Rodeo producer is Bob Barnes who will take his classic elsewhere throughout the country in ensuing months.
Cowpokes, officials and entertainers were already beginning to converge on this city Thursday afternoon.
There'll be more and one of the most-awaited is cowboy film television comic Smiley Burnette, Burnette will be present for the weekend shows and has ready his usual fun-filled presentations.
Smiley will be accompanied here by his horse, "Ring Eey."
But before the cowhands lay a boot near Rafter B Bar, they'll all take part in the traditional rodeo parade throughout the downtown business district.
The Saturday noon parade will start in the city park and move through Cherokee's business district, then out to Barnes' rodeo arena. The afternoon performance tomorrow starts at 2 o'clock followed by an 8 o'clock show in the evening hours, Sunday's one show is set for 2 p.m.
Included in the parade will be the Washington High School band, cowboys, cowgirls and many saddle club members from this area.
Dittman Mitchell, veteran rodeo announcer says "this year will be beyond any doubt the most appealing of all the Barnes Rodeos."
Barnes had beefed up his string of rodeo stock with fresh cattle again this year. There will also be an all-new arena and set of bucking chutes plus holding pens for the classic.
Rodeo officials said roads to and from the new arena have been hard-surfaced to stand all types of weather for fans driving in.
Cowboys from throughout the nation are moving into town for the weekend activities.
One of the first arrivals was personable Don Branson of Lakewood, Colo. Brannon came here direct from a series of early indoor rodeos in the east. He won the steer wrestling division in Raleigh, N.C., last weekend.
Also back from the eastern indoor circuit are Ted Smalley of Colorado and Doug Simon, Limon, Colo.. Another personality due in is Milt Simon, (same family), one of the country's top ropers. He is a former calf-roping champ at Madison Square Garden.
Just a few of the other arrivals include a young Dennis Reiners of Belle Fourche, S.D., who first appeared here two years ago. Jim Jones of Akron, Colo., and Fred Peterson, Flandreau, S.D., Jones is all-events man. Peterson a steer wrestler and saddle bucking horse rider.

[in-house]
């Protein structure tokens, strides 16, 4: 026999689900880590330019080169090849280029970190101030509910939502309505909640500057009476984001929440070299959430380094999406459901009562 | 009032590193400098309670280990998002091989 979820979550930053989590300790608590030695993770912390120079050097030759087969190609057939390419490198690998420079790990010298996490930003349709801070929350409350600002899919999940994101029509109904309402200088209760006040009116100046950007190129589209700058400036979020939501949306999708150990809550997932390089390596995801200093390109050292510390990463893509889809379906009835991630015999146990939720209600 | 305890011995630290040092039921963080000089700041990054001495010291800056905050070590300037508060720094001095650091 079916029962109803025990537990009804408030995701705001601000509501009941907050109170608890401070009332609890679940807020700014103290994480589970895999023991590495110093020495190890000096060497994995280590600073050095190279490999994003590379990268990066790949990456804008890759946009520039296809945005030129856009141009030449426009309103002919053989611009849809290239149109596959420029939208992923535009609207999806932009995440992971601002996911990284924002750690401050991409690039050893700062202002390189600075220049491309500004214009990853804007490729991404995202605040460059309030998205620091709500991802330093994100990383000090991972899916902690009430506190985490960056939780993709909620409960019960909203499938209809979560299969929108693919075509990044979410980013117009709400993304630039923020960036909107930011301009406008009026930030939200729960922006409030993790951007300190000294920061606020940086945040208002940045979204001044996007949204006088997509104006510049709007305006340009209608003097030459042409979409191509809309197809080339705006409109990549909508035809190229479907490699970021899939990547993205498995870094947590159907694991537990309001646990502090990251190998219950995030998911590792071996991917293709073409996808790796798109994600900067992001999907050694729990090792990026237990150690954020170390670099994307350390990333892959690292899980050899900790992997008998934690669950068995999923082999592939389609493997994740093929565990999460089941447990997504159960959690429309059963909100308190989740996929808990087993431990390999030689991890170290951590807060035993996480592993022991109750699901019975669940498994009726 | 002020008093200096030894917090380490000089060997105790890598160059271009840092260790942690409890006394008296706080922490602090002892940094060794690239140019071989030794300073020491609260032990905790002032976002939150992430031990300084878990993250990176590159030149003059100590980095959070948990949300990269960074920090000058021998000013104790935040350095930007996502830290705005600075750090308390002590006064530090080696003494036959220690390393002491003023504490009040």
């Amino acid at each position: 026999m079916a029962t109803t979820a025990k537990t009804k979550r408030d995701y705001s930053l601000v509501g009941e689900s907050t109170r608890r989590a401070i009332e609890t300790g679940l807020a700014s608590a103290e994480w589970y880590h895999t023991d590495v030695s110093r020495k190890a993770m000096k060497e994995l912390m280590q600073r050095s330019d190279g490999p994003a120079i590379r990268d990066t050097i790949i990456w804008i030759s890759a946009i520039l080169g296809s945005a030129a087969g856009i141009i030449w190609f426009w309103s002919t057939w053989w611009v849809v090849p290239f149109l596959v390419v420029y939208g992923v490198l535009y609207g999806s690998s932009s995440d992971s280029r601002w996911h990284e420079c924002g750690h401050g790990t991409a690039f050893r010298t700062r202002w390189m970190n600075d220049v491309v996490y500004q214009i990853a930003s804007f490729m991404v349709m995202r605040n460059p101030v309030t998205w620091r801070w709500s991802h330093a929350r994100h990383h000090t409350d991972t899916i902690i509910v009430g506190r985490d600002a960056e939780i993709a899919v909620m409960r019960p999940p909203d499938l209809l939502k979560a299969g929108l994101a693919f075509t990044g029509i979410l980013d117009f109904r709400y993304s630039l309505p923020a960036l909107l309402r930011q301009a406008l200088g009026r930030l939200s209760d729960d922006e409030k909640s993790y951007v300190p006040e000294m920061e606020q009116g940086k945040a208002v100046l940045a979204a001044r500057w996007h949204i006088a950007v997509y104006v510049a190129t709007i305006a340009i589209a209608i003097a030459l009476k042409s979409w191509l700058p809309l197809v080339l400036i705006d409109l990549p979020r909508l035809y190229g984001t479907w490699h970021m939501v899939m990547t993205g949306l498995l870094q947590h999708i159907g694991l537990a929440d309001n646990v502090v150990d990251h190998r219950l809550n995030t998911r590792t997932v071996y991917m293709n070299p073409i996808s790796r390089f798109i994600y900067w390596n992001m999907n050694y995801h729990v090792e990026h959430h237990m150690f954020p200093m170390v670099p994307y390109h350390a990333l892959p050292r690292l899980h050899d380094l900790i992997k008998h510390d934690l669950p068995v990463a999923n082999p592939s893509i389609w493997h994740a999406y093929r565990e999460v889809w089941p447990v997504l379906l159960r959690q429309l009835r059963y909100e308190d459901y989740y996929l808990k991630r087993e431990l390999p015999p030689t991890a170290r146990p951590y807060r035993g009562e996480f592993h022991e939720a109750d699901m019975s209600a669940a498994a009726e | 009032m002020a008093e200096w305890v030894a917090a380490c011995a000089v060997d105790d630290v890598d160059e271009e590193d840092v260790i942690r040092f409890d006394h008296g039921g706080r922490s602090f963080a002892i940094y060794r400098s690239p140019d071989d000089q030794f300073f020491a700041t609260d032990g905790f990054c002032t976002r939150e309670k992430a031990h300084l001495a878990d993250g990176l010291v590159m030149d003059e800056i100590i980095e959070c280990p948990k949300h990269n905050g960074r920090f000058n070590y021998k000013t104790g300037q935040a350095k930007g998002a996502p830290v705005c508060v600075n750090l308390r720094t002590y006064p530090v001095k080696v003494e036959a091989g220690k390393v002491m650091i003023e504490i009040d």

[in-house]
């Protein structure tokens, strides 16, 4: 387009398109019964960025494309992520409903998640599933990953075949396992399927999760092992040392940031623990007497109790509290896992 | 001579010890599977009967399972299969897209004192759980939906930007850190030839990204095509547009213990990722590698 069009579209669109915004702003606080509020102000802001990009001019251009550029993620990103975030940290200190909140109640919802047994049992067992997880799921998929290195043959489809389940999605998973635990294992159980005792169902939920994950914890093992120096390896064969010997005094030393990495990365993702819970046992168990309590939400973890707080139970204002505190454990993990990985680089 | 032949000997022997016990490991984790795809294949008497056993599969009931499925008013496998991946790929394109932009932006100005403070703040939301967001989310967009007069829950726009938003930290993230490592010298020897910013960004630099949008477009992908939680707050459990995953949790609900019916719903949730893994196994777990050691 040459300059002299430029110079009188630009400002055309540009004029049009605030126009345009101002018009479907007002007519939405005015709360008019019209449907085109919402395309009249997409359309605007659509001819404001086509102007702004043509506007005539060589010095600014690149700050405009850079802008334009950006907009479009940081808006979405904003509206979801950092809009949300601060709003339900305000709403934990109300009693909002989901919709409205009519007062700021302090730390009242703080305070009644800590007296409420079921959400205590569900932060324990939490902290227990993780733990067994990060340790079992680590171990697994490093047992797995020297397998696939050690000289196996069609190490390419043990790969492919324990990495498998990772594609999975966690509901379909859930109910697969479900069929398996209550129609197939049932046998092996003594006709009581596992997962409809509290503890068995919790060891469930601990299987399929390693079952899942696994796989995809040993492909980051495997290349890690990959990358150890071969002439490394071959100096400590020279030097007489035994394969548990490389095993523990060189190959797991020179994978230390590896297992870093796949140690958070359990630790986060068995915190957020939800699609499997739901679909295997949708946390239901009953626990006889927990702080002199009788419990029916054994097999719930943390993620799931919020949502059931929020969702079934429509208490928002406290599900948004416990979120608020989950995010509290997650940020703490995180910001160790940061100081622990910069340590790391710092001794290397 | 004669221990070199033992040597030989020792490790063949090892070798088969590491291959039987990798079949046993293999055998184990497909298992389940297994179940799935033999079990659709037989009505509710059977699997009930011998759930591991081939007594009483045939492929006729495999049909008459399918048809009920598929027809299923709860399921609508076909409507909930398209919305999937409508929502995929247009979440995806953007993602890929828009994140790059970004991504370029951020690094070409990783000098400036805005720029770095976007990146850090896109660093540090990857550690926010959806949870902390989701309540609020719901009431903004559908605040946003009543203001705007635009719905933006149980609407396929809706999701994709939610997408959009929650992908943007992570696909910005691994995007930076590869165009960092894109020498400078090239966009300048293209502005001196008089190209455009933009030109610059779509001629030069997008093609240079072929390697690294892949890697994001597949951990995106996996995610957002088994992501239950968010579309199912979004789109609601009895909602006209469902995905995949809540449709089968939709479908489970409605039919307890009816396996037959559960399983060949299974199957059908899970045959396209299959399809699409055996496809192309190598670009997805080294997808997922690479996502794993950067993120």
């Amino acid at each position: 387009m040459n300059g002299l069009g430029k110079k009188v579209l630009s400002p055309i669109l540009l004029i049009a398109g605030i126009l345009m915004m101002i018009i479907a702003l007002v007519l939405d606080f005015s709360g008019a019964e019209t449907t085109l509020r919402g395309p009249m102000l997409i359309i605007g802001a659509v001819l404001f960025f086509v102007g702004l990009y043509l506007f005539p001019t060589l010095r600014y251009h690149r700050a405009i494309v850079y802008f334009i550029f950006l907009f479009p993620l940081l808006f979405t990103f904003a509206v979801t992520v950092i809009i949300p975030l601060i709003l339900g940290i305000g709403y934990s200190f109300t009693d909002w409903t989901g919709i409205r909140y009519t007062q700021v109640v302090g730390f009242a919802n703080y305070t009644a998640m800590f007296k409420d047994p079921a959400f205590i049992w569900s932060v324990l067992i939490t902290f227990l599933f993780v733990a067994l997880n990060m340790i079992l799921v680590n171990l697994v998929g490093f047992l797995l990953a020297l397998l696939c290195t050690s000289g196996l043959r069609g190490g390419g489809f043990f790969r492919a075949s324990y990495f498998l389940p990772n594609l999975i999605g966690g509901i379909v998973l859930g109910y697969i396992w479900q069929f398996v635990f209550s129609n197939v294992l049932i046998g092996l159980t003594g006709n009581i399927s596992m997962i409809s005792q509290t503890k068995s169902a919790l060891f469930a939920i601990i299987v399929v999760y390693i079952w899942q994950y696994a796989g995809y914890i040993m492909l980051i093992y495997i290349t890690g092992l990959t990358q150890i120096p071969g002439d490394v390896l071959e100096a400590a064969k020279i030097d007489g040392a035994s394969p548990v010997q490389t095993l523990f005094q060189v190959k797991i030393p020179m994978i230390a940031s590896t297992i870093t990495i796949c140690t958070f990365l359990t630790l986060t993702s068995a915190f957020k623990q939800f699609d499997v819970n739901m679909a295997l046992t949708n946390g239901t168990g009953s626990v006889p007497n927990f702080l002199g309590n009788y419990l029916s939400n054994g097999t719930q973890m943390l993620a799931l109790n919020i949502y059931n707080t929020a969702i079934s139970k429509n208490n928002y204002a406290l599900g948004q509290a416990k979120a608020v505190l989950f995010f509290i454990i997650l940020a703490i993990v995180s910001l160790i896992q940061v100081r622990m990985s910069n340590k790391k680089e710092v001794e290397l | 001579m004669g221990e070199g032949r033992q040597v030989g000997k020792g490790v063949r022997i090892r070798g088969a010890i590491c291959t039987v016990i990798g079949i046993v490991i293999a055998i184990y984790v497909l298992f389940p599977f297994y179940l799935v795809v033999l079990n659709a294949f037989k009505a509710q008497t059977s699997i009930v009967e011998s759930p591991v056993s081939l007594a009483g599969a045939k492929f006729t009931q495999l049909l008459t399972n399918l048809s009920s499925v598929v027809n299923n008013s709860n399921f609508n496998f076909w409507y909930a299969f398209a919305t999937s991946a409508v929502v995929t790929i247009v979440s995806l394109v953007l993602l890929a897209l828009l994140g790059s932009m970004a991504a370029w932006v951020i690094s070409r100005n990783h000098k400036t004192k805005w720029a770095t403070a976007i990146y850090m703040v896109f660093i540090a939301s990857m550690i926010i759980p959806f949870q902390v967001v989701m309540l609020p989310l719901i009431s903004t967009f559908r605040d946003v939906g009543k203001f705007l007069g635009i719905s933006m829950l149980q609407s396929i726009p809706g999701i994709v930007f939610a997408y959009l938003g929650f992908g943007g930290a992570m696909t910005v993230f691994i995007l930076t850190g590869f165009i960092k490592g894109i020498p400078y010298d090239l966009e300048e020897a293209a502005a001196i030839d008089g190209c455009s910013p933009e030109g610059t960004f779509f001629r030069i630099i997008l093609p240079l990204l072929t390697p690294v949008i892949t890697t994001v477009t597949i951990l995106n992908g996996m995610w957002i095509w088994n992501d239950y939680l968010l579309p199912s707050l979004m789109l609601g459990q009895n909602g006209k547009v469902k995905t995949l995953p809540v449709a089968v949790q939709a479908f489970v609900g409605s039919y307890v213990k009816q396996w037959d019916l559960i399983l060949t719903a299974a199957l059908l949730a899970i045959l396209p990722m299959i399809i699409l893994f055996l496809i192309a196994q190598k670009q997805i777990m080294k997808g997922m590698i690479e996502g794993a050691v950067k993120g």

Another is Kenny Bowland of Imperial, Neb., who often goes in as many as four of the rough stock events. Beyond that there will be a dozen or more newcomers to rodeo competition here.
The Barnes arena is clustered with cars, horse trailers and house trailers as the cowhands and their families arrive.
The Rafter B Bar offers the largest purse in its history this year. This may mean the most rugged competition for top money, too.
More than 6,800 rodeo fans converged on Cherokee last weekend for the 17th annual running of the Cherokee Memorial Weekend Rodeo. A record 2,400 turned out Monday for a new single-performance attendance record.
This year's total eclipsed last year's 6,543 attendance tally, and more fans turned out each day of the 1983 three-day ridin' and ropin' extravaganza. Saturday night attracted 2,100 to the Cherokee County Fairgrounds, with 2,300 paying customers Sunday and Monday's 2,400.
The top attendance total in the history of the local event was in 1980, when 9,000 fans attended.
Record prize-money and a record number of rodeo contestants combined to make more competition and more to compete for at this year's Professional Rodeo Cowboys Association-sanctioned event. A total of 273 cowboys vied for a total payoff of $14,295.
"Bronc" Rumford of Abbeyville, Kan., was rewarded for a bone-jolting day's work by winning the "All-Around Cowboy" title with earnings of $892.10. He will have his name inscribed on the Fred Wilkie Memorial Award trophy, and he wins an additional $150 for the effort.
Rumford corralled a $491.57 third-place win in the steer wrestling event and lassoed $400.62 for fourth place in calf-roping.
To be eligible for the "all-around" honor, a cowboy must compete in two or more events.
Individual event winners were Don Logue of Cumby, Tex., (Bareback); Tom Neuens of Bismarck, N.D.; (Saddle Bronc); Jerry Beagley of Calera, Okla., (Bull Riding); Leslie Jenkins of Marlow, Okla. (Calf-Roping); and Tim Saunders of North Sioux City, S.D., (Steer-Wrestling).
Also, Paula Phillips of Pawhuska, Okla., rode away with first place in the girls' barrel race event.
The local favorite, Doug Corrington of Cherokee, finished barely out of the money n the bronc-riding event. Last year, he took home a share of fourth-place money.
The end of the 1983 rodeo in Cherokee does not mean the end of the trail for the Barnes Rodeo Co. of rural Cherokee, which provides the livestock for the event.
From here, the Barnes Co. will travel to Chicago for a rodeo later in the week.